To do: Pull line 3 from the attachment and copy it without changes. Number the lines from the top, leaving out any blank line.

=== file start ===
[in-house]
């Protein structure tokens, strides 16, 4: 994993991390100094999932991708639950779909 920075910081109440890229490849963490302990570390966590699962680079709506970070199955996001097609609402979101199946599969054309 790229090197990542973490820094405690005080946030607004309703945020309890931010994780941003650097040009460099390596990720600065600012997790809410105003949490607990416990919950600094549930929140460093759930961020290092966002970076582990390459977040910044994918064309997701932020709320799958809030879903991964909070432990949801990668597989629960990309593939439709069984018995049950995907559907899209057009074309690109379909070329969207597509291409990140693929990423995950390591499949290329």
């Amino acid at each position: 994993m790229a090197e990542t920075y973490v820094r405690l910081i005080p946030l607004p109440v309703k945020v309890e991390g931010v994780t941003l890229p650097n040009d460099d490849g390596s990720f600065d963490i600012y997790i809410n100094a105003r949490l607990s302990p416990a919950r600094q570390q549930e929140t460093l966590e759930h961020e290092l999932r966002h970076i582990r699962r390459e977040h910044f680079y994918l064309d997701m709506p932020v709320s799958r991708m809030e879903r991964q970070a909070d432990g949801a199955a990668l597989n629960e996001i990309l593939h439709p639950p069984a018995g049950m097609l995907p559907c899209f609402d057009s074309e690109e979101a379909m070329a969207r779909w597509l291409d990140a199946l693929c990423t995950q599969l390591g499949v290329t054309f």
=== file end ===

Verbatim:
């Amino acid at each position: 994993m790229a090197e990542t920075y973490v820094r405690l910081i005080p946030l607004p109440v309703k945020v309890e991390g931010v994780t941003l890229p650097n040009d460099d490849g390596s990720f600065d963490i600012y997790i809410n100094a105003r949490l607990s302990p416990a919950r600094q570390q549930e929140t460093l966590e759930h961020e290092l999932r966002h970076i582990r699962r390459e977040h910044f680079y994918l064309d997701m709506p932020v709320s799958r991708m809030e879903r991964q970070a909070d432990g949801a199955a990668l597989n629960e996001i990309l593939h439709p639950p069984a018995g049950m097609l995907p559907c899209f609402d057009s074309e690109e979101a379909m070329a969207r779909w597509l291409d990140a199946l693929c990423t995950q599969l390591g499949v290329t054309f």